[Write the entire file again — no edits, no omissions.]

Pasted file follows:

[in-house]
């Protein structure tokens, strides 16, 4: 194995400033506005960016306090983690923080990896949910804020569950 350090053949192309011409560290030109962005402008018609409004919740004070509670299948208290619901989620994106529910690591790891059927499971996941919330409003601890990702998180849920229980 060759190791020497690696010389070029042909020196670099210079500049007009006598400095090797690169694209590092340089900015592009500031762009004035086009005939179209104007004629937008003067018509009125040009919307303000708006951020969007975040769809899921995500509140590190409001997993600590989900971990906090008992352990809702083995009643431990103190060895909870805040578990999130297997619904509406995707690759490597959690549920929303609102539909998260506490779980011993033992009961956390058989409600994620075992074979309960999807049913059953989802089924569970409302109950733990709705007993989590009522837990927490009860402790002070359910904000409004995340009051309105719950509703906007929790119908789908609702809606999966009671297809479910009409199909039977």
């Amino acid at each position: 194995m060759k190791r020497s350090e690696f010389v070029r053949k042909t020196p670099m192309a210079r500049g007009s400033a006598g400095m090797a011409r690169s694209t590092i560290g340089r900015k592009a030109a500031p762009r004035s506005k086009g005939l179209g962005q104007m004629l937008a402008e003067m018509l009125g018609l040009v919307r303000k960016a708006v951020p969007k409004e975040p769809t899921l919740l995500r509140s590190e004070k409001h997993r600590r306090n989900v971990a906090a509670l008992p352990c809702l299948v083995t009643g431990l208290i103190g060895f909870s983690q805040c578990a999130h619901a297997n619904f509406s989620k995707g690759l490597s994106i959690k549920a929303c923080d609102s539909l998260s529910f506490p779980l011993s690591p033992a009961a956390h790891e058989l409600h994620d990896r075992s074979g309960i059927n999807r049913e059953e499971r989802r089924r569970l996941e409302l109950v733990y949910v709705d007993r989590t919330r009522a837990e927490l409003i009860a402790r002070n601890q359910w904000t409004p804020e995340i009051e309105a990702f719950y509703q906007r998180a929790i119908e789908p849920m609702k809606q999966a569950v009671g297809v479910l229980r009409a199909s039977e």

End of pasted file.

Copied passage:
[in-house]
């Protein structure tokens, strides 16, 4: 194995400033506005960016306090983690923080990896949910804020569950 350090053949192309011409560290030109962005402008018609409004919740004070509670299948208290619901989620994106529910690591790891059927499971996941919330409003601890990702998180849920229980 060759190791020497690696010389070029042909020196670099210079500049007009006598400095090797690169694209590092340089900015592009500031762009004035086009005939179209104007004629937008003067018509009125040009919307303000708006951020969007975040769809899921995500509140590190409001997993600590989900971990906090008992352990809702083995009643431990103190060895909870805040578990999130297997619904509406995707690759490597959690549920929303609102539909998260506490779980011993033992009961956390058989409600994620075992074979309960999807049913059953989802089924569970409302109950733990709705007993989590009522837990927490009860402790002070359910904000409004995340009051309105719950509703906007929790119908789908609702809606999966009671297809479910009409199909039977």
């Amino acid at each position: 194995m060759k190791r020497s350090e690696f010389v070029r053949k042909t020196p670099m192309a210079r500049g007009s400033a006598g400095m090797a011409r690169s694209t590092i560290g340089r900015k592009a030109a500031p762009r004035s506005k086009g005939l179209g962005q104007m004629l937008a402008e003067m018509l009125g018609l040009v919307r303000k960016a708006v951020p969007k409004e975040p769809t899921l919740l995500r509140s590190e004070k409001h997993r600590r306090n989900v971990a906090a509670l008992p352990c809702l299948v083995t009643g431990l208290i103190g060895f909870s983690q805040c578990a999130h619901a297997n619904f509406s989620k995707g690759l490597s994106i959690k549920a929303c923080d609102s539909l998260s529910f506490p779980l011993s690591p033992a009961a956390h790891e058989l409600h994620d990896r075992s074979g309960i059927n999807r049913e059953e499971r989802r089924r569970l996941e409302l109950v733990y949910v709705d007993r989590t919330r009522a837990e927490l409003i009860a402790r002070n601890q359910w904000t409004p804020e995340i009051e309105a990702f719950y509703q906007r998180a929790i119908e789908p849920m609702k809606q999966a569950v009671g297809v479910l229980r009409a199909s039977e």